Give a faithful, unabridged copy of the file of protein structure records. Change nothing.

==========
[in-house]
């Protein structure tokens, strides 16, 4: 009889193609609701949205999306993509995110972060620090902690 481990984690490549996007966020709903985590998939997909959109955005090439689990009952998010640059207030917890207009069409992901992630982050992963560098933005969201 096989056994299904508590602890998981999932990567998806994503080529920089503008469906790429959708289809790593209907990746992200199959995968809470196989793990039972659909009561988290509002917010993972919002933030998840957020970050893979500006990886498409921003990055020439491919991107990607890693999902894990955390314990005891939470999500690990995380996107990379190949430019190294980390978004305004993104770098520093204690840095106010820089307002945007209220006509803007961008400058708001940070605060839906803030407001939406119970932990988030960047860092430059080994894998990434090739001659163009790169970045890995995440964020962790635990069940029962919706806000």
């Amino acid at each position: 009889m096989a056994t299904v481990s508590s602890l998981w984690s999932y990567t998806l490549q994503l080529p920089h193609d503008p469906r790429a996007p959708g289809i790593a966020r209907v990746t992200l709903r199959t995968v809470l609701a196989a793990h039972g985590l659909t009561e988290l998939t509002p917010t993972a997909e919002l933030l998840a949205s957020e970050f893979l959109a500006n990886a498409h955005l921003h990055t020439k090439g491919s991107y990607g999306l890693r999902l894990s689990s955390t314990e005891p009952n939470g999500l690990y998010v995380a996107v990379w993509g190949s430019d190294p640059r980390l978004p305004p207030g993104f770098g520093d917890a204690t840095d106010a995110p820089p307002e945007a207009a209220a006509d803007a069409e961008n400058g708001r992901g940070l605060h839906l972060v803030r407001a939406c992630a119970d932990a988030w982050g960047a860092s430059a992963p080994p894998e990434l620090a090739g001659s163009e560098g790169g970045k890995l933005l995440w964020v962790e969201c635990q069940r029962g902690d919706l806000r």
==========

[in-house]
């Protein structure tokens, strides 16, 4: 009889193609609701949205999306993509995110972060620090902690 481990984690490549996007966020709903985590998939997909959109955005090439689990009952998010640059207030917890207009069409992901992630982050992963560098933005969201 096989056994299904508590602890998981999932990567998806994503080529920089503008469906790429959708289809790593209907990746992200199959995968809470196989793990039972659909009561988290509002917010993972919002933030998840957020970050893979500006990886498409921003990055020439491919991107990607890693999902894990955390314990005891939470999500690990995380996107990379190949430019190294980390978004305004993104770098520093204690840095106010820089307002945007209220006509803007961008400058708001940070605060839906803030407001939406119970932990988030960047860092430059080994894998990434090739001659163009790169970045890995995440964020962790635990069940029962919706806000």
């Amino acid at each position: 009889m096989a056994t299904v481990s508590s602890l998981w984690s999932y990567t998806l490549q994503l080529p920089h193609d503008p469906r790429a996007p959708g289809i790593a966020r209907v990746t992200l709903r199959t995968v809470l609701a196989a793990h039972g985590l659909t009561e988290l998939t509002p917010t993972a997909e919002l933030l998840a949205s957020e970050f893979l959109a500006n990886a498409h955005l921003h990055t020439k090439g491919s991107y990607g999306l890693r999902l894990s689990s955390t314990e005891p009952n939470g999500l690990y998010v995380a996107v990379w993509g190949s430019d190294p640059r980390l978004p305004p207030g993104f770098g520093d917890a204690t840095d106010a995110p820089p307002e945007a207009a209220a006509d803007a069409e961008n400058g708001r992901g940070l605060h839906l972060v803030r407001a939406c992630a119970d932990a988030w982050g960047a860092s430059a992963p080994p894998e990434l620090a090739g001659s163009e560098g790169g970045k890995l933005l995440w964020v962790e969201c635990q069940r029962g902690d919706l806000r």